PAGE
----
Could it be that "washing Machines shouldn't be left on when asleep or unattended because of risk of fire"  advice be confined to the waste bin now these days? (especially as I say now one of the selling points/features of the washing machines these days are that you can set a delay timer on them, and that a lot of people avail of doing their washing in off peak electricity times in the night whilst they are asleep , and busy working people wanting their washing done whilst they are out of the house and ready and washed by the time they come home. 

also taking into account in the old days they didnt have the same built in electrical protection as they do these days on the main circuit board/controller board the old heaters were more powerful at the bottom of the tub (sometimes going up to 2.3kw) but these days because of economy and washing at lower level of water have weaker elements in them and other eco features of the machine have made them safer?

- I would love to know what you think Andy on the subject maybe you know of other things that can cause a fire in a washing machine when left unattended you being a washing machine engineer for years. - do you think its still these days on modern washing machines dangerous to have them on when asleep and when out and about fire wise now , or was that mainly for old washing machines?

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Hello Andy. You make an interesting point as to whether washing machine fires are less likely these days, but my initial thoughts are that they are probably just as much a risk as they always were. If you search Google for the phrase, "fire caused by washing machine" there is a lot of very interesting information there. Including whitegoodshelp 🙂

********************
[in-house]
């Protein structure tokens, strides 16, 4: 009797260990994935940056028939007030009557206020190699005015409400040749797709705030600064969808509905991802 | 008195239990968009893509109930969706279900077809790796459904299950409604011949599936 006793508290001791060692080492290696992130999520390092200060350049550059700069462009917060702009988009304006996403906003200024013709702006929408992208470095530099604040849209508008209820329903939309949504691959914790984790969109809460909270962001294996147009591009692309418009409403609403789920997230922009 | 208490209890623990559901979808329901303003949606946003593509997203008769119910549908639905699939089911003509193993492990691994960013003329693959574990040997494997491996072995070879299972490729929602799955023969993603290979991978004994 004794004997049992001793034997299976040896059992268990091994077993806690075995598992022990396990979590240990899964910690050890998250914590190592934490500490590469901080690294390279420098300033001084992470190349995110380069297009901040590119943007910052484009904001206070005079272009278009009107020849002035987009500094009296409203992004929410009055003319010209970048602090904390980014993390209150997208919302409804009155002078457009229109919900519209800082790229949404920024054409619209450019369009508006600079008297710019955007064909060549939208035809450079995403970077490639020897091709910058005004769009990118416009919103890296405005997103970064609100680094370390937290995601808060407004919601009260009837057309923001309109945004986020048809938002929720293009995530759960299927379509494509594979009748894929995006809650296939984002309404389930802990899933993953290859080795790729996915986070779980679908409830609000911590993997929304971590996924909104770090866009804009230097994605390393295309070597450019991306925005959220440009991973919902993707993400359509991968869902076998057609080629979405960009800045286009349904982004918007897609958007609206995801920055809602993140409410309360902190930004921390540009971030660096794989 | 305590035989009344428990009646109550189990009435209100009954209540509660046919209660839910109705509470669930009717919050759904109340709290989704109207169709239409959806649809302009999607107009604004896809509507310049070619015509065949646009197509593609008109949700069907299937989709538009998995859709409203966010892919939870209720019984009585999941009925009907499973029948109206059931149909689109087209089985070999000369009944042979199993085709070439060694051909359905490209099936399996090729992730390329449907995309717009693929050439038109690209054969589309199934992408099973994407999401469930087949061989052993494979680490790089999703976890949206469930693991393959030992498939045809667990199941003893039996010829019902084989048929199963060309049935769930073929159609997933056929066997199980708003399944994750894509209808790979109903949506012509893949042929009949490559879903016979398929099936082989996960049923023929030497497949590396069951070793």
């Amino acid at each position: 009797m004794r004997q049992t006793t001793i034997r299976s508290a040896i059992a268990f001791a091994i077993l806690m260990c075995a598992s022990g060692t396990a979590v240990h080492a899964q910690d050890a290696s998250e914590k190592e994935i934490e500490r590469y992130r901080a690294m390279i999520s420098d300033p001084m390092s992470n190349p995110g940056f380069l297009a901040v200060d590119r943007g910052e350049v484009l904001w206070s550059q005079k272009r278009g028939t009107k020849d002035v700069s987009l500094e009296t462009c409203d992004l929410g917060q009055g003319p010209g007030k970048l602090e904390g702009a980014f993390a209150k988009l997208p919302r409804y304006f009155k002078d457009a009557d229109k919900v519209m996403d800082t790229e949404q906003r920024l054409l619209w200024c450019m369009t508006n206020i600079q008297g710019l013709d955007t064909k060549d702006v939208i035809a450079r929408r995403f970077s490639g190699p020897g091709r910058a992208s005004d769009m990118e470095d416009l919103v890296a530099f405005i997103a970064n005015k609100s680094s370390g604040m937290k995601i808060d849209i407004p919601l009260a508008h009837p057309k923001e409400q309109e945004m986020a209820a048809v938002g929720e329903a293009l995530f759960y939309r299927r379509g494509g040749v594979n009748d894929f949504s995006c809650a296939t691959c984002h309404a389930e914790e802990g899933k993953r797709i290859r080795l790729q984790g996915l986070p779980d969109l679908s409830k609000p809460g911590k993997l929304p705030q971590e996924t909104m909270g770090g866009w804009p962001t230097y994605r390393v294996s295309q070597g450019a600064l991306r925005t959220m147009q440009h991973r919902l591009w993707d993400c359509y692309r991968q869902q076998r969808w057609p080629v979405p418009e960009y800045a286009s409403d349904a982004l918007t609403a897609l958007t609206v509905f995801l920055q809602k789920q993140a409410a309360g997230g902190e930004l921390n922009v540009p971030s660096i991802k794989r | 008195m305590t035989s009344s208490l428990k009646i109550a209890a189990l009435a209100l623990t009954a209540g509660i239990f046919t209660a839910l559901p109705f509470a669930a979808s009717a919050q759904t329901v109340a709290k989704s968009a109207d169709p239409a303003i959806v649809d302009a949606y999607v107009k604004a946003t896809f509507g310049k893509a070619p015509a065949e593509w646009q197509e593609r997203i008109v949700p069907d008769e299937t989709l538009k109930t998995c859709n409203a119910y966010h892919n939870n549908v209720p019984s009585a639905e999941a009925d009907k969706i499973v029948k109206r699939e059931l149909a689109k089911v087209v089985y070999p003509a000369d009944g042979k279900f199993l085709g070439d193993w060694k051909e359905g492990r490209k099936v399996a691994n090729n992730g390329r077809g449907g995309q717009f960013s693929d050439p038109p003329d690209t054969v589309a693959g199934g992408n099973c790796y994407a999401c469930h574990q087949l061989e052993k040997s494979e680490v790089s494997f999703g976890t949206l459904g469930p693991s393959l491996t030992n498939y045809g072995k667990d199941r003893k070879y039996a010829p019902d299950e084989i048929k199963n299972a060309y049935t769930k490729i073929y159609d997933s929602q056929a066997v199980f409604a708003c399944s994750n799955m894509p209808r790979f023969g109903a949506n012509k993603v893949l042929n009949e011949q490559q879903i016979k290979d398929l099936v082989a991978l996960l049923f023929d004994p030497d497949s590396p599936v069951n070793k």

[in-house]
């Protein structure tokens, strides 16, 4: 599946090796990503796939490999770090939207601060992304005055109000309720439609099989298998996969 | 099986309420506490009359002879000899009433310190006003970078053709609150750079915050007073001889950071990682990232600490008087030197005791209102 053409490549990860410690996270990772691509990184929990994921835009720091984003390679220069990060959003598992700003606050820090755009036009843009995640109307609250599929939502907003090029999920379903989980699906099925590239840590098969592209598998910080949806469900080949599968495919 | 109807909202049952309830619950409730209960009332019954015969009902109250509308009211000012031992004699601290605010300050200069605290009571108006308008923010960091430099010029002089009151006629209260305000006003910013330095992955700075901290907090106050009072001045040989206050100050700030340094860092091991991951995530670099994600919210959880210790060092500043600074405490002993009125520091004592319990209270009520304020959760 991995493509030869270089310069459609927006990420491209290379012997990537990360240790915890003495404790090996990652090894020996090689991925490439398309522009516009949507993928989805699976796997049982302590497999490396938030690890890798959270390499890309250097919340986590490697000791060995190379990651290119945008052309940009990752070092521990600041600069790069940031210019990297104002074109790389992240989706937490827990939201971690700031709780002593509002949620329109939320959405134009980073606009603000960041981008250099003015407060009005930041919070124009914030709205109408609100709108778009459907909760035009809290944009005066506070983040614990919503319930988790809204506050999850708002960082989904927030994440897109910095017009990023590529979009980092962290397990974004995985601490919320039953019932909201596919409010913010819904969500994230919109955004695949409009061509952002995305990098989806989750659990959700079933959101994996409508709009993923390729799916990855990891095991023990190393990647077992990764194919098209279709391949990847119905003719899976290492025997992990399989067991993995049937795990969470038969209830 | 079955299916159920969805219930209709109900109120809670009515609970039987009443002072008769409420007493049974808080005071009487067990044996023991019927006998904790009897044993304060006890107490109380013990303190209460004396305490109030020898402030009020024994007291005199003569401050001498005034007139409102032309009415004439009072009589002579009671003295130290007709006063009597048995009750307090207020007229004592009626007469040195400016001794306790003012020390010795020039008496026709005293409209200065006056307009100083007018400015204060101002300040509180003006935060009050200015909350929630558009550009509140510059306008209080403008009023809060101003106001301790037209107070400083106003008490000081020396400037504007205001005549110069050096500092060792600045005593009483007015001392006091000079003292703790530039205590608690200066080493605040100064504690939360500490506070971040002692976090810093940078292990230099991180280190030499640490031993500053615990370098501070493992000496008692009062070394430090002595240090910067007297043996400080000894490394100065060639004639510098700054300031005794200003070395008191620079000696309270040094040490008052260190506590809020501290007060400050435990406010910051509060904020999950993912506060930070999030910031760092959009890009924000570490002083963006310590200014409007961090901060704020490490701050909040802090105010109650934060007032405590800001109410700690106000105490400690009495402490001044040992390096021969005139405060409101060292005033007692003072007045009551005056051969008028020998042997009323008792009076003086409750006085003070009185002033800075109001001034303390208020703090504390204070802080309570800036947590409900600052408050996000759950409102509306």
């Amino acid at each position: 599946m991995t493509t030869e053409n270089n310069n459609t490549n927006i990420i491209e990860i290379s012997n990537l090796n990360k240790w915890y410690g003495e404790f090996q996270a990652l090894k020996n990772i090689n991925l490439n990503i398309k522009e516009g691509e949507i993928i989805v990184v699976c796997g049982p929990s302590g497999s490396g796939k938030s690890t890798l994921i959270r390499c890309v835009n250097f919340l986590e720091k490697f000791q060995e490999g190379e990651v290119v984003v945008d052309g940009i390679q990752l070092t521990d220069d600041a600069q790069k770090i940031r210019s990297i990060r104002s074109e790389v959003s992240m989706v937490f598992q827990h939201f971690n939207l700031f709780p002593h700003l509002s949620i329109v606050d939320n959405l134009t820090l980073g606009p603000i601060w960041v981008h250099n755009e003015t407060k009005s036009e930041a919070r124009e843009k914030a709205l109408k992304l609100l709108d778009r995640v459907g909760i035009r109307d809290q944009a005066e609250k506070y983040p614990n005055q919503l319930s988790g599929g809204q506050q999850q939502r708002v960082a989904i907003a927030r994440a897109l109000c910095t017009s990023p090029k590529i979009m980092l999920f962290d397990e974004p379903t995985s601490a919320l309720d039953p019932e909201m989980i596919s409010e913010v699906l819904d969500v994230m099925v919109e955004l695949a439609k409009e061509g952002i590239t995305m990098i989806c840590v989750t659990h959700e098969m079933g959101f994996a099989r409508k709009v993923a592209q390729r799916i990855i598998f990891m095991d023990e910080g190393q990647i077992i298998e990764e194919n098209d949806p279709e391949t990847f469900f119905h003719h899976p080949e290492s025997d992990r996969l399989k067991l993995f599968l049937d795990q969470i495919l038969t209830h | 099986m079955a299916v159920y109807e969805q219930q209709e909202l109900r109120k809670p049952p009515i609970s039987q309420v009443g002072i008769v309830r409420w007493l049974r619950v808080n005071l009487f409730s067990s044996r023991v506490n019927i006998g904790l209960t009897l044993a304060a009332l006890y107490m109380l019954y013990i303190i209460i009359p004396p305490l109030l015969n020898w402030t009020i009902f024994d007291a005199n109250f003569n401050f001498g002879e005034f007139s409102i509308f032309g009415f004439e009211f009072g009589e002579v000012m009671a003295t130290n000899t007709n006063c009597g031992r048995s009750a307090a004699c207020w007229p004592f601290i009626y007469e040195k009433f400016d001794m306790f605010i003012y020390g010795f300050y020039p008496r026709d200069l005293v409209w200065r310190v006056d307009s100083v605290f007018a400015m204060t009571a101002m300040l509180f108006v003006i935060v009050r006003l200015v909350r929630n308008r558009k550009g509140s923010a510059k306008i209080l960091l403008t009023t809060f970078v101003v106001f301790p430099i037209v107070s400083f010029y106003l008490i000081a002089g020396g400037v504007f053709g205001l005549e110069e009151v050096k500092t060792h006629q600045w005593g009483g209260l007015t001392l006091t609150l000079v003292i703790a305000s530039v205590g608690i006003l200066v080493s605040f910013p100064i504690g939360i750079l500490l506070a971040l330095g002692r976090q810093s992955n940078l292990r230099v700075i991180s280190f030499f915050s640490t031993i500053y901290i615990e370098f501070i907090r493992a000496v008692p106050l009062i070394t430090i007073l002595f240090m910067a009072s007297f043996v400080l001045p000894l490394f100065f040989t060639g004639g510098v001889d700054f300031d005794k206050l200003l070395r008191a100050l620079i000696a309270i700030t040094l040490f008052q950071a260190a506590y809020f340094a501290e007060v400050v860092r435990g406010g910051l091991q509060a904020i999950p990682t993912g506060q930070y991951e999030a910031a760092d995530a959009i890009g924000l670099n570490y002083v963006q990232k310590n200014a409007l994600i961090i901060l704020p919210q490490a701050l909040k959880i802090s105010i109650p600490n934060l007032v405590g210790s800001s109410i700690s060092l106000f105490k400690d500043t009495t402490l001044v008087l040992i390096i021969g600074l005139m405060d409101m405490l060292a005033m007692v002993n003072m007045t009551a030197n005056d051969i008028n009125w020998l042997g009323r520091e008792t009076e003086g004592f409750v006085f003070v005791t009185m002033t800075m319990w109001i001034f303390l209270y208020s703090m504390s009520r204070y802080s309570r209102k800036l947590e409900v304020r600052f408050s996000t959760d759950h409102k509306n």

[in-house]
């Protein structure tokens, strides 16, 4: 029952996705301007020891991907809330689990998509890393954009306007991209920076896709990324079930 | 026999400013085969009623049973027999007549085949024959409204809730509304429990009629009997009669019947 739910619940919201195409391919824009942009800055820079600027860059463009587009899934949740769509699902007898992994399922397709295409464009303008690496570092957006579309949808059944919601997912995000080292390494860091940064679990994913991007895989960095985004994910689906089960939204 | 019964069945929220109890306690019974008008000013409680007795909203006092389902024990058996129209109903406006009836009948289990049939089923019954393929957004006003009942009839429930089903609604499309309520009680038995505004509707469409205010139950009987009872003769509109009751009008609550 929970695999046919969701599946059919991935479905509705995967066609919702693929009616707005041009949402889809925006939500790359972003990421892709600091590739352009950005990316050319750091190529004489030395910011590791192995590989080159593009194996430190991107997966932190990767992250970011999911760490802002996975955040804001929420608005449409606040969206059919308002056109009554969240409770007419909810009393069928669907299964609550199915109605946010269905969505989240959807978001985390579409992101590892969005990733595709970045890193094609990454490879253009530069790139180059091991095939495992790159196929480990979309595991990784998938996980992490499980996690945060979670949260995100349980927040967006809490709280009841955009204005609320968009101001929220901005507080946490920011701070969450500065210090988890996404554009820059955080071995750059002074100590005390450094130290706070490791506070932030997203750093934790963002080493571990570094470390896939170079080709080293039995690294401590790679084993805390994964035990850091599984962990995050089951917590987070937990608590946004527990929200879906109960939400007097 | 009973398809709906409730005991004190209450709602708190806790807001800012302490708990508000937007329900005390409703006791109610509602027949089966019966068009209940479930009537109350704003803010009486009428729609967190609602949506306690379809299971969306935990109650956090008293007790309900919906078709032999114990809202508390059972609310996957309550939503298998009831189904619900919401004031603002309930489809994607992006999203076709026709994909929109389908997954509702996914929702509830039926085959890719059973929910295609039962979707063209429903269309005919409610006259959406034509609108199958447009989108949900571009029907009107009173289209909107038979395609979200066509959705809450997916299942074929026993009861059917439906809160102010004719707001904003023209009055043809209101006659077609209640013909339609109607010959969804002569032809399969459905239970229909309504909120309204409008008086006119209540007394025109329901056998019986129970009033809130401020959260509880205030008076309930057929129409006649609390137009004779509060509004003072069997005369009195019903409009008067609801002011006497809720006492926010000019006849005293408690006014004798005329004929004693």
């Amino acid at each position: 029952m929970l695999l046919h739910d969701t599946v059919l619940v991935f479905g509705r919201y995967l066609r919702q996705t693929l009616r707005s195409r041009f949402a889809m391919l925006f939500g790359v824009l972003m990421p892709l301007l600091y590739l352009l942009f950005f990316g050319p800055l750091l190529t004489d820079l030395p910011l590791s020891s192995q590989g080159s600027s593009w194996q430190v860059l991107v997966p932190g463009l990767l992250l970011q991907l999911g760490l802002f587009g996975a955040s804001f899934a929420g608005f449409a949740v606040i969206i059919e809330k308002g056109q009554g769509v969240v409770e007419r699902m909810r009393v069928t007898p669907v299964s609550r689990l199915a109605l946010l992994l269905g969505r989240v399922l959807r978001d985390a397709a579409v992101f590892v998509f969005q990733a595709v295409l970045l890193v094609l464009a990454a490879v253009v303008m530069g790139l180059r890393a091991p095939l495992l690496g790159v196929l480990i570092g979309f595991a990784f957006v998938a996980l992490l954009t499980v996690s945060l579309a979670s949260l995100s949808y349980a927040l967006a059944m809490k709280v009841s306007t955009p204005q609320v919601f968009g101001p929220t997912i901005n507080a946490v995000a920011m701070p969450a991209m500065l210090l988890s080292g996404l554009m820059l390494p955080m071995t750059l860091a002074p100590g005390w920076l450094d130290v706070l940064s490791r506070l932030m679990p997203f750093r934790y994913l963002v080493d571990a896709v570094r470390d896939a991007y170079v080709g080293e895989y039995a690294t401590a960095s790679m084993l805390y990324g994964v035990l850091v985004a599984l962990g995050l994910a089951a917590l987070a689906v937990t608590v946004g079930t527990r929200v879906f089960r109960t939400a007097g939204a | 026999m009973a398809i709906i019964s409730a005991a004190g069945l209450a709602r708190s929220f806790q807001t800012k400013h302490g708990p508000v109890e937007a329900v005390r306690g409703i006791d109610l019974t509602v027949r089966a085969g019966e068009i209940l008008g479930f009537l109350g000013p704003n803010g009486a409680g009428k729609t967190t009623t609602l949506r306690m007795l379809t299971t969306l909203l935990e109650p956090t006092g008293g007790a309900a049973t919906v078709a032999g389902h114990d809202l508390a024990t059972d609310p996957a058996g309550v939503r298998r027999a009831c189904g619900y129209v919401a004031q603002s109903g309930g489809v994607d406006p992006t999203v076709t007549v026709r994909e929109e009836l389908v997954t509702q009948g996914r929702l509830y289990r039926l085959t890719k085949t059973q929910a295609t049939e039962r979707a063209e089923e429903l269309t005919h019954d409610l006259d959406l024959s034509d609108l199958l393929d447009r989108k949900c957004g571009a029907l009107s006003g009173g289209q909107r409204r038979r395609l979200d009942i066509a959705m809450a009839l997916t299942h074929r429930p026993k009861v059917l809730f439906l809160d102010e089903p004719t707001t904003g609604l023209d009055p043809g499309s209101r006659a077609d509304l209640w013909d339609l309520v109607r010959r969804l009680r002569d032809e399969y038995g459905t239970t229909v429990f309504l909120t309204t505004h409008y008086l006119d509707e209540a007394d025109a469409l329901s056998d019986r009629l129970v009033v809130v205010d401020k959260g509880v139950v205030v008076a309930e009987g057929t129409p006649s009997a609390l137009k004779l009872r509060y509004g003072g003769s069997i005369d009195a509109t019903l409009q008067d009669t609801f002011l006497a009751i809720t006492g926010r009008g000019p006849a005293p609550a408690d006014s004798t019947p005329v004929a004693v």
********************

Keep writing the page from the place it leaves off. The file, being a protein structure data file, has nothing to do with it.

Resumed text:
I think the main cause of fires is overheating wiring, or water running onto electrical parts, causing a flash of electricity. I suspect dishwashers and tumble dryers are a higher risk, but washing machines definitely can catch fire. I'd like to think that if a washing machine is plugged into an RCD socket that it is less likely because they are extremely sensitive, and less likely to cause a big flash if anything shorts out.

Even the manufacturers of washing machines know that they catch fire. To me, it has always been irresponsible of them to incorporate delayed start functions. However, they have been using delayed start functions since at least the 1990s, so this is not something new. It's only the Wi-Fi function that is new.

In my opinion no amount of savings on electricity can justify the risk of leaving a washing machine, dishwasher, or tumble dryer to come on in the middle of the night when everyone is in bed. When I researched the subject, albeit some years ago now, I found that the amount of savings on this so-called reduced charges during the night schemes are pretty insignificant (White goods appliances and economy 7 overnight electricity savings). Although to be fair the savings are likely to be higher these days, but I would not take the risk.

If you look at my White goods appliance safety notices you'll see that the vast majority of them are where manufacturers themselves have warned that, sometimes millions of their appliances, could catch fire because of a design fault, or poor quality component.

I've written full articles on this subject like this one How dangerous are our appliances? And are more proactive Eight ways you can make your appliances more safe

I think ultimately it would be fair to say that it is still quite rare, but the consequences when it does happen can be absolutely catastrophic. Also if you have time, take a look at the real-life quotes from people who have experienced dishwasher fires that contacted me personally Examples of dishwasher fires

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New thing coming in now under new UK wiring  regulations (if it hasn't come in already) are called 'Arc Arrestors) they will be fitted to all new consumer box installation I think. They are not cheap but they should help a lot in stopping shorts and fires from electrical appliances and faulty wiring in the home. They will detect shorts that RCD's RCCD's and RCCBO's cannot detect and cut power to the circuit - so that's one good thing to happen, of course in the case of a build up of lint / fluff in the tumble drier hose or filter it will not stop that , but if a component or wiring inside the appliance  starts sparking it may arrest it .